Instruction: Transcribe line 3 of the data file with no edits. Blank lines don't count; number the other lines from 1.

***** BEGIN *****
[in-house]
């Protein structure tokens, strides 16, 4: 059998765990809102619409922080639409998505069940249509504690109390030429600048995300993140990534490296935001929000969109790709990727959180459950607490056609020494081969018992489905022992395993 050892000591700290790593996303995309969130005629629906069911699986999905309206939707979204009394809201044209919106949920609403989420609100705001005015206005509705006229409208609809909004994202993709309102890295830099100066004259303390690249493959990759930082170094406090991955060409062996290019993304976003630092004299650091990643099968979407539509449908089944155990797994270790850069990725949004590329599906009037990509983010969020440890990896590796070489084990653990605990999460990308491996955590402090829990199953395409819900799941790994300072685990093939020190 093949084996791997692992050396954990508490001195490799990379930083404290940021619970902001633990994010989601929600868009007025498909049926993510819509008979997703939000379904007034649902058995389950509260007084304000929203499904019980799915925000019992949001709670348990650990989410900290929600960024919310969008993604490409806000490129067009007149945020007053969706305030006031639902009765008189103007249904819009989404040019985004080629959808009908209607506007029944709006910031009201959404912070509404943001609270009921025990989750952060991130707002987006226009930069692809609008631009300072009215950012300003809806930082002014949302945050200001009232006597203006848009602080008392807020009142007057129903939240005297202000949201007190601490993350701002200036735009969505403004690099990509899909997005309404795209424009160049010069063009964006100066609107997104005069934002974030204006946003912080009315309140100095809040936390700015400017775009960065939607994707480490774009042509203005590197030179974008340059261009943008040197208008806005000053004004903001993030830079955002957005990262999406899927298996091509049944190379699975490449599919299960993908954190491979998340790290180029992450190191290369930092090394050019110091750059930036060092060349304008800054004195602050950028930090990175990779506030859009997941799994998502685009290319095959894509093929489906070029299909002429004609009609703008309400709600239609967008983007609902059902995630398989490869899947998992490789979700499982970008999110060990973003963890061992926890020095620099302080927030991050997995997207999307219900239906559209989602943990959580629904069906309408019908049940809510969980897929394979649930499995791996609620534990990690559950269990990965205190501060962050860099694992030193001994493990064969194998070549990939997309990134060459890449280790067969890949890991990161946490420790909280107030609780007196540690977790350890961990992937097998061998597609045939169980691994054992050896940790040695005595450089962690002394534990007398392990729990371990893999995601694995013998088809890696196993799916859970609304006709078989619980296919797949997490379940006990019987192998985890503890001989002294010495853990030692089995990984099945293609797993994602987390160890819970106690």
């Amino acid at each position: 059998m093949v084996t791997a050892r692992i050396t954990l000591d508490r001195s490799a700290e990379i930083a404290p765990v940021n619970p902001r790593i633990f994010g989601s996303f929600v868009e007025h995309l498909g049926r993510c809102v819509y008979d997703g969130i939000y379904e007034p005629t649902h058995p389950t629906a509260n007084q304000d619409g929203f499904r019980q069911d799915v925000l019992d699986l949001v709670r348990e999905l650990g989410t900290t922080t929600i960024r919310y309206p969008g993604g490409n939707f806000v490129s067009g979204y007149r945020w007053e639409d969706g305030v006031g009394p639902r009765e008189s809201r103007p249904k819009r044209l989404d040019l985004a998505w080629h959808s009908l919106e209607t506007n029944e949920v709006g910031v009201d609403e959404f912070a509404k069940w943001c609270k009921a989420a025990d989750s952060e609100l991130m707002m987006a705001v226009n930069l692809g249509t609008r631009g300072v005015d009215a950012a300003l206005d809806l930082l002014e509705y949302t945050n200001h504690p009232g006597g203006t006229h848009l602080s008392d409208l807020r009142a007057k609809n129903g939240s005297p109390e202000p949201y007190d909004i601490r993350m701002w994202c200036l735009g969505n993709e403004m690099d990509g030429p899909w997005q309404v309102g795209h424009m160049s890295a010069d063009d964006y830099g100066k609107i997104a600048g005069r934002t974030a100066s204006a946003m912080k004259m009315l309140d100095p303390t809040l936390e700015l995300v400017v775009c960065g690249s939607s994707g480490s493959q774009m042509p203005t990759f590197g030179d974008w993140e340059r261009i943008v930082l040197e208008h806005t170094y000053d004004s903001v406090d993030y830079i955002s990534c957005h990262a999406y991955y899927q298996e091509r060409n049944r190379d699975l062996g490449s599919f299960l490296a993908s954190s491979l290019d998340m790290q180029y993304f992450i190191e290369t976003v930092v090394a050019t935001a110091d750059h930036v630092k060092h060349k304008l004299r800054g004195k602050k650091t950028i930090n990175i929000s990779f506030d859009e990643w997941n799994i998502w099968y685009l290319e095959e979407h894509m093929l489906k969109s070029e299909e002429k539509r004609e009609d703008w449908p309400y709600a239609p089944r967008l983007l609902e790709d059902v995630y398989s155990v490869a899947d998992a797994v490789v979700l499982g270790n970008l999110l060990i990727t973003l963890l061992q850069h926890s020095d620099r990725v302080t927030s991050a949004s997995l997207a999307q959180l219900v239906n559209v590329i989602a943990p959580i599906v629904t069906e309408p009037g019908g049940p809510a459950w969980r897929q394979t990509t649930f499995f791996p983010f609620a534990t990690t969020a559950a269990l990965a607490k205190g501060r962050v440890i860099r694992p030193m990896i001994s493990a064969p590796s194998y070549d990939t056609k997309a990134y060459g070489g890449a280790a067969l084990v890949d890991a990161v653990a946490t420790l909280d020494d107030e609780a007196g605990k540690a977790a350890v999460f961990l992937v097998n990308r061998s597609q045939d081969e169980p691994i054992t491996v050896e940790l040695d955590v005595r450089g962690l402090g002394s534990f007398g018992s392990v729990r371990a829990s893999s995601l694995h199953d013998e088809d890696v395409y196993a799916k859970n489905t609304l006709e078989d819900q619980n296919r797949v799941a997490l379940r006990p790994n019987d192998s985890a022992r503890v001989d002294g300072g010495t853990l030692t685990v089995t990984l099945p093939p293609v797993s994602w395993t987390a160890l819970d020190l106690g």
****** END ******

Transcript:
């Amino acid at each position: 059998m093949v084996t791997a050892r692992i050396t954990l000591d508490r001195s490799a700290e990379i930083a404290p765990v940021n619970p902001r790593i633990f994010g989601s996303f929600v868009e007025h995309l498909g049926r993510c809102v819509y008979d997703g969130i939000y379904e007034p005629t649902h058995p389950t629906a509260n007084q304000d619409g929203f499904r019980q069911d799915v925000l019992d699986l949001v709670r348990e999905l650990g989410t900290t922080t929600i960024r919310y309206p969008g993604g490409n939707f806000v490129s067009g979204y007149r945020w007053e639409d969706g305030v006031g009394p639902r009765e008189s809201r103007p249904k819009r044209l989404d040019l985004a998505w080629h959808s009908l919106e209607t506007n029944e949920v709006g910031v009201d609403e959404f912070a509404k069940w943001c609270k009921a989420a025990d989750s952060e609100l991130m707002m987006a705001v226009n930069l692809g249509t609008r631009g300072v005015d009215a950012a300003l206005d809806l930082l002014e509705y949302t945050n200001h504690p009232g006597g203006t006229h848009l602080s008392d409208l807020r009142a007057k609809n129903g939240s005297p109390e202000p949201y007190d909004i601490r993350m701002w994202c200036l735009g969505n993709e403004m690099d990509g030429p899909w997005q309404v309102g795209h424009m160049s890295a010069d063009d964006y830099g100066k609107i997104a600048g005069r934002t974030a100066s204006a946003m912080k004259m009315l309140d100095p303390t809040l936390e700015l995300v400017v775009c960065g690249s939607s994707g480490s493959q774009m042509p203005t990759f590197g030179d974008w993140e340059r261009i943008v930082l040197e208008h806005t170094y000053d004004s903001v406090d993030y830079i955002s990534c957005h990262a999406y991955y899927q298996e091509r060409n049944r190379d699975l062996g490449s599919f299960l490296a993908s954190s491979l290019d998340m790290q180029y993304f992450i190191e290369t976003v930092v090394a050019t935001a110091d750059h930036v630092k060092h060349k304008l004299r800054g004195k602050k650091t950028i930090n990175i929000s990779f506030d859009e990643w997941n799994i998502w099968y685009l290319e095959e979407h894509m093929l489906k969109s070029e299909e002429k539509r004609e009609d703008w449908p309400y709600a239609p089944r967008l983007l609902e790709d059902v995630y398989s155990v490869a899947d998992a797994v490789v979700l499982g270790n970008l999110l060990i990727t973003l963890l061992q850069h926890s020095d620099r990725v302080t927030s991050a949004s997995l997207a999307q959180l219900v239906n559209v590329i989602a943990p959580i599906v629904t069906e309408p009037g019908g049940p809510a459950w969980r897929q394979t990509t649930f499995f791996p983010f609620a534990t990690t969020a559950a269990l990965a607490k205190g501060r962050v440890i860099r694992p030193m990896i001994s493990a064969p590796s194998y070549d990939t056609k997309a990134y060459g070489g890449a280790a067969l084990v890949d890991a990161v653990a946490t420790l909280d020494d107030e609780a007196g605990k540690a977790a350890v999460f961990l992937v097998n990308r061998s597609q045939d081969e169980p691994i054992t491996v050896e940790l040695d955590v005595r450089g962690l402090g002394s534990f007398g018992s392990v729990r371990a829990s893999s995601l694995h199953d013998e088809d890696v395409y196993a799916k859970n489905t609304l006709e078989d819900q619980n296919r797949v799941a997490l379940r006990p790994n019987d192998s985890a022992r503890v001989d002294g300072g010495t853990l030692t685990v089995t990984l099945p093939p293609v797993s994602w395993t987390a160890l819970d020190l106690g």